You need to try to figure out why and when she paws and for what reason. If it's after you have worked her and have her tied up, Instead of giving her a treat, I would suggest you work her more. I don't mean a hard work out but just get her back to doing something else.
Get her mind off pawing and listening to you. You are in control, not her. Don't let her tell you what to do. Look at it this way. You are the teacher and she is the student in this case. Although I have become the student in many cases myself. The main thing is it sounds like she has found a way to get your attention. Get ready because if she gets away with this, she will find something else later and it may not be as simple.
Be very firm while in control, but be patient and understanding, and most of all be quick to respond and when she listens and cooperates, give her plenty,  plenty of praise.
I hope this helps in some way.
Connie Mack
sara.garrett
Hello!
Hi Connie


Thank you for your reply.


I had thought she was probably doing it through disrespect. 


How would you correct this? Assuming we are in her stable and she has nothing on? Is telling her no and making her step back enough or do I need to do more ie make her work?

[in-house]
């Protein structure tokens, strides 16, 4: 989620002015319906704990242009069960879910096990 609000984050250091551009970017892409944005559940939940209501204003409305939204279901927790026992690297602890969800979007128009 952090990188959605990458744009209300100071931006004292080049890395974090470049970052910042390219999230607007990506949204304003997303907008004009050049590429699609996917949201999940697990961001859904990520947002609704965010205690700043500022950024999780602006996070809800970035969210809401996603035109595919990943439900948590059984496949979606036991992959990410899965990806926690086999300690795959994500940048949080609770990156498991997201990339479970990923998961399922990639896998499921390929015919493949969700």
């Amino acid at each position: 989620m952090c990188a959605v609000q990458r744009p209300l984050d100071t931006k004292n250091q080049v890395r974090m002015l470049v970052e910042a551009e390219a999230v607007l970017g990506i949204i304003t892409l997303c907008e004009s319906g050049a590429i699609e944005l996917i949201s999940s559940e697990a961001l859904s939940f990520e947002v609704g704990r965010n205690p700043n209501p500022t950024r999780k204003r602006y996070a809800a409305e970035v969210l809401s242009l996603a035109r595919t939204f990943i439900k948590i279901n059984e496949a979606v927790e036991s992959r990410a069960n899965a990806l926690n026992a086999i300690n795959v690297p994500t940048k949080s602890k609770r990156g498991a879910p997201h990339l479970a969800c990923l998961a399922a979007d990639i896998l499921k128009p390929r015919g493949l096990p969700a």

conniemacklill
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Sara

 Disrespect, maybe so, maybe not.
Pawing is a natural behavior for most horses. But not consistent pawing.
 One thing I have noticed over the years is if they arch their neck up and straighten their front legs while pawing is they are trying to be dominant. Maybe over you or another horse stalled close to it. Sometimes it's pain that causes them to do it. Check with the Vet if you haven't done that already.
Is she doing it after feeding or before feeding. If before then she's hungry. If after, and there is no pain issue, then I would take her back out to work. Maybe increase your work out from the start if time is no issue.